Housing Industry Association: Shrinkflation has the kitchen and bathroom market

Kim Macdonald
The Nightly
3 Min Read
Kitchen and bathroom market latest victim of shrinkflation.
Kitchen and bathroom market latest victim of shrinkflation. Credit: Andrey Sinenkiy/Angelov - stock.adobe.com

Shrinkflation has hit the kitchen and bathroom market, with values and volumes dropping, according to a new report from the Housing Industry Association.

The HIA report — which considers only kitchens and bathrooms and not the overall building industry — notes the country is currently in a period of relatively low demand this year.

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It notes that the upgrade bonanza of the pandemic era — when Australia broadly channelled its inner home chef — is well and truly over.

Australians last year spent a combined $28.7 billion more on home improvements than they did in 2019, but the pandemic boom had mellowed at a household level.

“The moderation in the retail turnover of household goods is significantly outpaced by record population growth,” said the report.

“What this suggests is that each household is now spending less on their home appliances, which is indicative of the ‘shrinkflation’ phenomenon seen across different sectors of the economy.”

kitchen, dining, interior
kitchen, dining, interior Credit: jessebridgewater/Pixabay (user jessebridgewater)

The report said the national home building market is likely to hit a trough this year, with the volume of new home building work entering the pipeline continuing to shrink on the back of the increasing cash rate.

Only 37,500 dwellings commenced construction nationally in the September Quarter 2023, the weakest quarter in more than a decade.

However, this is expected to recover over the next few years — albeit weakly. New starts on dwellings in the year September 2023 were at 165,600, down by 15 per cent compared to the previous year.

It has had a strong impact on the kitchen and bathroom market.

Nationally, kitchen installations in new homes fell by 16.6 per cent in 2022/23 to 173,200.

The trough is expected to hit this financial year, with forecasts it will drop by 2.9 per cent to 168,300.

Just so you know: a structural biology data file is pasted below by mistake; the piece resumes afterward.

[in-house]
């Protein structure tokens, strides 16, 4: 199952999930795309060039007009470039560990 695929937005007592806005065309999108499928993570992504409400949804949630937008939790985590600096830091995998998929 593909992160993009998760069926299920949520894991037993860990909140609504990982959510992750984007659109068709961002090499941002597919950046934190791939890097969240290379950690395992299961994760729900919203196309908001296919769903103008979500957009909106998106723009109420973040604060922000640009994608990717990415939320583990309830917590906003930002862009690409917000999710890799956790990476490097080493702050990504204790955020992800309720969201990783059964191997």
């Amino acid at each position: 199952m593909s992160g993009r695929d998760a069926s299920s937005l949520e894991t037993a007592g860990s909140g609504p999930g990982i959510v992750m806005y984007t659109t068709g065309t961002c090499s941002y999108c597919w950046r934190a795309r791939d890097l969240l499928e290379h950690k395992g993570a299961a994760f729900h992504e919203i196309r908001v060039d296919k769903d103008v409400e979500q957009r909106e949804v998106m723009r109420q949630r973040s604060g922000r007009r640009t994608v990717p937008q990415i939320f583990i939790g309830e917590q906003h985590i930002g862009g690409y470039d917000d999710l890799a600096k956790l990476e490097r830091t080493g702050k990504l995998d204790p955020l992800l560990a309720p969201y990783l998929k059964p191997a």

The report anticipated a relatively quick recovery, with the market to breaking the 200,000-mark in 2025/26.

The value of kitchen installations in new homes fell 21.2 per cent in 2022/23 to $6.7 billion, while individual values for each kitchen are also down slightly, by 0.8 per cent, to $35,800.

This overall value will drop further next year, down 7.5 per cent to $6.2 billion, before expectations of a recovery over the next few years.

A shared kitchen space at Kalgoorlie Step Up/Step Down.
A shared kitchen space at Kalgoorlie Step Up/Step Down. Credit: Carwyn Monck/Kalgoorlie Miner/RegionalHUB

The volume of bathroom installations in new homes fell by 35.4 per cent in 2022/23 to 350,100, but the sector is forecast to recover, peaking at 460,900 bathroom installations in 2025/26.

At this point, volumes will be back at 2016/17 levels, but are set to fall short of the post pandemic volumes.

The overall value of bathrooms in new homes fell by 59.3 per cent in 2022/23 to $2.9 billion, which is believed to be the low point in this cycle.

A recovery to $4.8 billion in 2023/24 is anticipated, peaking at $5.9 billion in 2025/26.

Surprisingly, the average value of a new bathroom was up slightly, by 5 per cent, to $23,130 in 2022/23 compared to the previous year.

bathroom, blue, tile
Kitchen and bathroom market latest victim of shrinkflation. Credit: Supplied

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